Well, everyone thinks their favorite bands are doing everything right. That would be VOIVOD and KILLING JOKE, to name two, for me. But even they have records that I shy away from. I don't know if any band is doing everything right. Plus it depends how you define that. Are they putting out the right records but making bad decisions with their band? But as far as who is doing everything wrong, well, lots of bands come to mind, bands that have shot themselves in the foot, who have gone tits up, who were good until they went sober and got vocal lessons, or ones that have sucked ass from day one. Those bands should remain nameless.
How old where you when you first started playing your instruments of choice? What was it that got you started/interested in doing so?
My Dad bought me a guitar when I was in middle school. That was because they got tired of me walking around the house subconsciously playing air guitar to KISS records.
Did you stop playing air guitar? I know when I got my guitar I kept up with the classic air solos.
No, how could I stop? I picked up air drums after a while, though. I mostly do that in the car, especially if I'm in the passenger seat.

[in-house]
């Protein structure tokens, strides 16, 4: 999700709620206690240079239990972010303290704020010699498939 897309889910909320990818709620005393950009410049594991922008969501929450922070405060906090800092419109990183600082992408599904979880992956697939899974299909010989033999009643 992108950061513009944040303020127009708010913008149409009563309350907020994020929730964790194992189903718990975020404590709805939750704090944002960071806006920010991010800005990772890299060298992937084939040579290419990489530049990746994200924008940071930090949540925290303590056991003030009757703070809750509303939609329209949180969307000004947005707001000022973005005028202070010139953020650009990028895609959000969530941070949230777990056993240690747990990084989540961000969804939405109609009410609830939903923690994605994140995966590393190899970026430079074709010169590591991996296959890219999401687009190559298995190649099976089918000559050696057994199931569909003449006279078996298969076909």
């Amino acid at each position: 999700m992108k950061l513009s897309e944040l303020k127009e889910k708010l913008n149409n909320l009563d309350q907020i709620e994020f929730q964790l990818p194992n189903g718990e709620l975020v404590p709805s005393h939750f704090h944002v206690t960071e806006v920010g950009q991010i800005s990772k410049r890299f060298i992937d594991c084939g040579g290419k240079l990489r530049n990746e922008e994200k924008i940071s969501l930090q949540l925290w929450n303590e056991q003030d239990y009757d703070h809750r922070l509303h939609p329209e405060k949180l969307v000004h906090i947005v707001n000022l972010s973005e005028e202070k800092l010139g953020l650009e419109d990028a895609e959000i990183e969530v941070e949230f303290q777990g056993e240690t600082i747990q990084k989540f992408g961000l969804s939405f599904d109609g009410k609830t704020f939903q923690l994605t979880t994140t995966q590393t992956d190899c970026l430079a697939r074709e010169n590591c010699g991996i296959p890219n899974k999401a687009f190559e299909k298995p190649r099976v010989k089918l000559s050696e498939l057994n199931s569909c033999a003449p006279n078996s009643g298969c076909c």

The road really takes its toll on people, what would you say are some of the pros and some of the cons of touring for you?
When we went to Europe we got treated pretty well, or at least better than bands that have to go it totally DIY, because our label arranged transportation for us in Europe and booked the tour. But we did it because we wanted the experience of going over there and playing for people there. That's part of the reason for going on tour, is to play for people who would never otherwise see you, and to try go build the name of the band, sell more records. It's difficult for us to get away from work to go out for any extended period, but we want to do it as much as we can so we can play in different places besides just locally that we wouldn't be able to play beyond doing weekends. So we don't stay out on the road long enough for us to get torn apart by it.